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Political meddling proves toxic for pollution control boards, Cabinet Committee on Investment and Cabinet Committee on Economic Affairs are responsible for such state affairs

Written By Unknown on Sunday, July 21, 2013 | 7:01 PM

Most of the state pollution control boards (SPCB) in the country are 'defunct'. This includes central pollution control board (CPCB) which is part of the structurally weak  ministry of environment & forests headed by a junior minister. All the ministries and the corporate sector have the task of causing environmental pollution and destruction, and the malnourished SPCBs, CPCB and the environment ministries are supposed to make an appearance to save environment and human health. We can cite case studies as we have experienced this in the case of Gujarat pollution control board, Bihar state pollution control board, UP state pollution control board, Delhi Pollution Control Committee, Andhra Pradesh pollution control board and CPCB. Seemingly unaccountable entities Cabinet Committee on Investment and Cabinet Committee on Economic Affairs are responsible for such state affairs.           

Gopal Krishna

ToxicsWatch Alliance (TWA)


Political meddling proves toxic for pollution control boards

Boards are understaffed, have little time for meetings, inspection or regulation, says study

Environmental protection seems to be in shaky hands with political appointees nominated to head state pollution control boards (SPCB) in some places. In one case, the educational qualification of the chairperson was tenth standard.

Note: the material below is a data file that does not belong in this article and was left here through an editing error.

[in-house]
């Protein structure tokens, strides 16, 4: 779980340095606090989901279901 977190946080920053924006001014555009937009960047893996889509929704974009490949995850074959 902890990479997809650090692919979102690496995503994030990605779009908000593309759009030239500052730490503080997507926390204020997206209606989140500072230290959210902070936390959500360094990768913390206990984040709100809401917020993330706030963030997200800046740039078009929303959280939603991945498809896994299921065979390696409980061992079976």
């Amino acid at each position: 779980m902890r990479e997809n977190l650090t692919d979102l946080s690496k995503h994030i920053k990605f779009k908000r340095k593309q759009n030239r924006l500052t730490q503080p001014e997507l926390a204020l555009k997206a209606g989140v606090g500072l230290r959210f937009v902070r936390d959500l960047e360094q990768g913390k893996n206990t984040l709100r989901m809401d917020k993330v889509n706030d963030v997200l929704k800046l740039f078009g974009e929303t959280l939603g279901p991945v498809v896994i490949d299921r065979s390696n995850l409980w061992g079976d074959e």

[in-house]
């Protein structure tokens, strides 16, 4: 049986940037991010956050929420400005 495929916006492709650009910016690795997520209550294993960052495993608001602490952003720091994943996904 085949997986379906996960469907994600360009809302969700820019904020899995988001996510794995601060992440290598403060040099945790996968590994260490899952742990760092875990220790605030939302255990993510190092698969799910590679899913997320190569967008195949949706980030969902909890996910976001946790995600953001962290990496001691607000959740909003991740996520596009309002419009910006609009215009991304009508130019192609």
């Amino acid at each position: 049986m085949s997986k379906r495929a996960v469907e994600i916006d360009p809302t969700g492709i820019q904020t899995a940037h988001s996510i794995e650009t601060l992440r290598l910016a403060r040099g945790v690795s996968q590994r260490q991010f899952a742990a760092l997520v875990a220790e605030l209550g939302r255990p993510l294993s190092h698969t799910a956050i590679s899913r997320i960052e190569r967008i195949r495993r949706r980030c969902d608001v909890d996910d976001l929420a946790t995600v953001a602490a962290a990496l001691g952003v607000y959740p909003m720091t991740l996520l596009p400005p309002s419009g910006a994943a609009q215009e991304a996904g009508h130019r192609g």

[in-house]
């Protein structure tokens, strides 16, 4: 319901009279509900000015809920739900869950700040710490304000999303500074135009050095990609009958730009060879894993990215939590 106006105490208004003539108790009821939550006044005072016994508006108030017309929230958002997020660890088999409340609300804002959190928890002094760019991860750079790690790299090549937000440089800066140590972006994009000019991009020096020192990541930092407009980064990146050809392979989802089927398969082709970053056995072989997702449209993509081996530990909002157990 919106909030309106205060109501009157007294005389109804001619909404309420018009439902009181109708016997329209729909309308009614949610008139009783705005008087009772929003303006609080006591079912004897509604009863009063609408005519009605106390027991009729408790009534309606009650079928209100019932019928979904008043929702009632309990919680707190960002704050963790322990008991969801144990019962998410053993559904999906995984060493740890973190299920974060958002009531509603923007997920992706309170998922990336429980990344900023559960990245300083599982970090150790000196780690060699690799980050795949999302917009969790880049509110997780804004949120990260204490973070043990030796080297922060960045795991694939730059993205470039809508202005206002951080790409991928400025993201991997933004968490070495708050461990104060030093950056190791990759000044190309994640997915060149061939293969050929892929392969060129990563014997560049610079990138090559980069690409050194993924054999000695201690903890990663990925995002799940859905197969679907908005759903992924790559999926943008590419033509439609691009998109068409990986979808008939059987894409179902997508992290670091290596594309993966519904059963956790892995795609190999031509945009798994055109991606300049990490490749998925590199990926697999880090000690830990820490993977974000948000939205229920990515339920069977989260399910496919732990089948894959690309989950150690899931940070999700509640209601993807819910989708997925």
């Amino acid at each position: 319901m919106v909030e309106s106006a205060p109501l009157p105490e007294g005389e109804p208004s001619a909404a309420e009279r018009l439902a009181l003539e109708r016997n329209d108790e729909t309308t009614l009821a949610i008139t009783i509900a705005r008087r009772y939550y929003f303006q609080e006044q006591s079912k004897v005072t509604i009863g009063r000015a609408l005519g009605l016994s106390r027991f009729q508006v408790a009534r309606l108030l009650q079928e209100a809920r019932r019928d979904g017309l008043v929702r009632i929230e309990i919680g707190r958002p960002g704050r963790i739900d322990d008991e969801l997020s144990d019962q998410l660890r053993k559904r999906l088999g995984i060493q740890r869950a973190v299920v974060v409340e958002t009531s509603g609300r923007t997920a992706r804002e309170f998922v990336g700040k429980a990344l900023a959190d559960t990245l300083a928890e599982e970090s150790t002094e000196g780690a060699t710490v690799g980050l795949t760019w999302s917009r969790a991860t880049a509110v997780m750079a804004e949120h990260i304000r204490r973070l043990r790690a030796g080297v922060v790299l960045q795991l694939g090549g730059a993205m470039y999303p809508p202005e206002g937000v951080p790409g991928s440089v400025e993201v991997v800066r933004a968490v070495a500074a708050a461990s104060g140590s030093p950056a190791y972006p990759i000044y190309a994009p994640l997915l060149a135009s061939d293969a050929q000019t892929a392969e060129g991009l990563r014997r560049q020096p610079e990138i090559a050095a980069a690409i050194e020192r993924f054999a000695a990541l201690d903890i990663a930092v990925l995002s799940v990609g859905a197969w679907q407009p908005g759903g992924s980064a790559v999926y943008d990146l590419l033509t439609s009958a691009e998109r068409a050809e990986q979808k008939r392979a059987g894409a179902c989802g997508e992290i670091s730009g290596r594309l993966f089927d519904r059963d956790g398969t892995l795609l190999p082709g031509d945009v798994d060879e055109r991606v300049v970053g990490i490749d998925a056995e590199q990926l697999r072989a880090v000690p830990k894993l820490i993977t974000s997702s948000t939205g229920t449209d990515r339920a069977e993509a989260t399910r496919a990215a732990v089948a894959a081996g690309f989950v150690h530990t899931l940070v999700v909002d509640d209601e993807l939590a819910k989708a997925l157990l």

In Karnataka, for instance, the chairperson of the SPCB is Vaman Acharya, a senior BJP leader. In Himachal Pradesh, it is Kuldip Singh Pathania, a Congress party leader and former MLA, and, in Uttar Pradesh, Waseem Ahmed Khan was the head of the board for six months till he was removed in February 2013. Khan was appointed at the behest of a political party leader.
In Arunachal Pradesh, Ramol Barang, a sitting NCP MLA heads the SPCB and in Manipur the honour has fallen on E. Dwijamani Singh, also a sitting MLA. In Maharashtra J.S. Sahani, a former bureaucrat, heads the board. Ms. C. C. Sangdarpa, a tenth standard pass, was chairperson of the SPCB in Sikkim from 2005- 2009, according to a new study based on information culled under the Right to Information (RTI) act, which has found serious lacunae in the functioning of 28 SPCBs in India, mandated to implement laws related to environmental protection and air and water quality.
The study says such appointments are in blatant violation of Supreme Court guidelines and the law, according to which chairpersons should be qualified in the field of environment or should have special knowledge of the subject. Mr. Sahani has retired and by appointing him for only one year, the Maharashtra government has violated section 4 of the Water (Prevention and Control of Pollution) Act 1974 which says the minimum tenure should be three years.